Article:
When Trent Lott, the American Senator from Mississippi, was toppled for eulogizing racist views, the weblogging community claimed responsibility for bringing the traditional media back to what it had considered a non-story, and thus for the first time the webloggers had political impact. Further evidence for the emerging significance of weblogging in politics can be found in the current British Parliament, which this past July set up a temporary wireless network so that 120 webloggers could participate in a discussion about politics and weblogging. Among the participants was the first MP to keep a weblog. Tom Watson's online presence has increased his political fortunes. The Guardian quoted the organizer of the conference, James Crabtree, as saying, ". . . six months ago nobody had heard of [Tom Watson]. Now, if you type 'Labour MP' into Google, you get Tom Watson, not Tony Blair." (link) And then there is the phenomenon of moblogging which is short for mobile. Howard Rheingold is responsible, I think, for getting this notion on the map. In his most recent book, Smart Mobs, he recorded several events that were created by people forwarding text messages via their cell-phones. The most remarkable of these was the overthrow of President Joseph Estrada of the Philippines in January of 2001. Rheingold says that more than a million Manila residents participated in peaceful demonstrations that were to a large extent organized by people forwarding text messages to everyone in their cell phone address books. (157-8) "Go 2EDSA, Wear Blck" was apparently the message. Go to Epifanio de los Santa Avenue wearing black, in other words, and thousands of people did. This is certainly a very vivid example of digital rhetoric in action. There is a parodic transformation of moblogging happening in American cities today called flash mobbing, (Rheingold called the phenomenon swarming) which uses the same technology, message forwarding, to organize a bunch of bored folk to show up at a designated time and place and do something silly, sing a song, chant, or hop around. At such an event in Dallas, the participants divided into two groups, one shouting Marco, the other responding Polo until they all dissolved into laughter and wandered away: Digital rhetoric as buffoonery. (link)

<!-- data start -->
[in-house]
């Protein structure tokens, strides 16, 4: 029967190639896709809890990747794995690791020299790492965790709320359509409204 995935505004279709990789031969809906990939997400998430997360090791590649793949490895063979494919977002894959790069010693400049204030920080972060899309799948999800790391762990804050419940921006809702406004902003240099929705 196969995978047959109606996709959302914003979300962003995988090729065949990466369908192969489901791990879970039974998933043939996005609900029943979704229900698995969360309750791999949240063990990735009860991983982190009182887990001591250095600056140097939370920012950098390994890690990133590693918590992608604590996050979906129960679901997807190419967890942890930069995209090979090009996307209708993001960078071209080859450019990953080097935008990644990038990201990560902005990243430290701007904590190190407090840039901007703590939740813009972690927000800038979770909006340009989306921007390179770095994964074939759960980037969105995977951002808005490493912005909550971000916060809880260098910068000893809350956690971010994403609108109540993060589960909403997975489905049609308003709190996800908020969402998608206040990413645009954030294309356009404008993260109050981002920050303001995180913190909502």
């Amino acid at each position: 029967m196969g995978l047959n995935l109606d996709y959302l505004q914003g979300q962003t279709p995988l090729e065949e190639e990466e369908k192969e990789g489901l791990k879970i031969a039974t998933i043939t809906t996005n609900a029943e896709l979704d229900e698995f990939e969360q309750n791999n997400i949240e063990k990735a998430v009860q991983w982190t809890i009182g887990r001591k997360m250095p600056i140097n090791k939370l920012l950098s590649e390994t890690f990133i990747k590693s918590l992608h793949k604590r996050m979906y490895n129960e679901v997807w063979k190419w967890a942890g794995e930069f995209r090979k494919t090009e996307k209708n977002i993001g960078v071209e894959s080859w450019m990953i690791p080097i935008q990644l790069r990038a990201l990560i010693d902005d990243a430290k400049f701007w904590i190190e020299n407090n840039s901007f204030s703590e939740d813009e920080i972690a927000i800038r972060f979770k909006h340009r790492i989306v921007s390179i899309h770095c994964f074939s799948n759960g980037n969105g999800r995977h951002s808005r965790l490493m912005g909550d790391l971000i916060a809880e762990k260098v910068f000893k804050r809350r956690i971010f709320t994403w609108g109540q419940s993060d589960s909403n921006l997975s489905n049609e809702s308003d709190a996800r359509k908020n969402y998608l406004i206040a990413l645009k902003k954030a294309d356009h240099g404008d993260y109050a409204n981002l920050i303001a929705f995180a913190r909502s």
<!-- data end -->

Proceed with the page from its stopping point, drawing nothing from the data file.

If there are odd echoes of ancient rhetoric in contemporary invention and memory, there are also some in arrangement as well. The organic and linear constructions that Plato champions in Phaedrus are highly literate, acontextual, and systematic. Pull out one piece and the whole thing stops making sense. Add something and you've got something new. With digital rhetoric, you have something much more like the Lysias speech. You can assemble chunks of information in data heaps, and then format and reformat them at will. You can do this because it's technically possible but also because people do not read information from a computer screen the way they were taught to read books. They don't begin at the beginning and read to the end. They scan the screen looking for something to fix on; they jump around, tune in and out, they carry their own personal context with them, and often they don't afford the information authority or even agency. Texts and images and sounds are raw material out of which to build others texts and images and sounds. The objectification of words that inscription necessitated is being erased by endless repetition and re-arrangement. The paternity of ideas that Plato sought is being questioned and the business model that copyright enforces, the one that's leading the music industry to sue kids for downloading music, could be replaced by something much more sophistic, a rhetoric where personality is more important than paternity, where citizenship is global and ideas and words are freely exchanged not as commodities but as creative opportunities.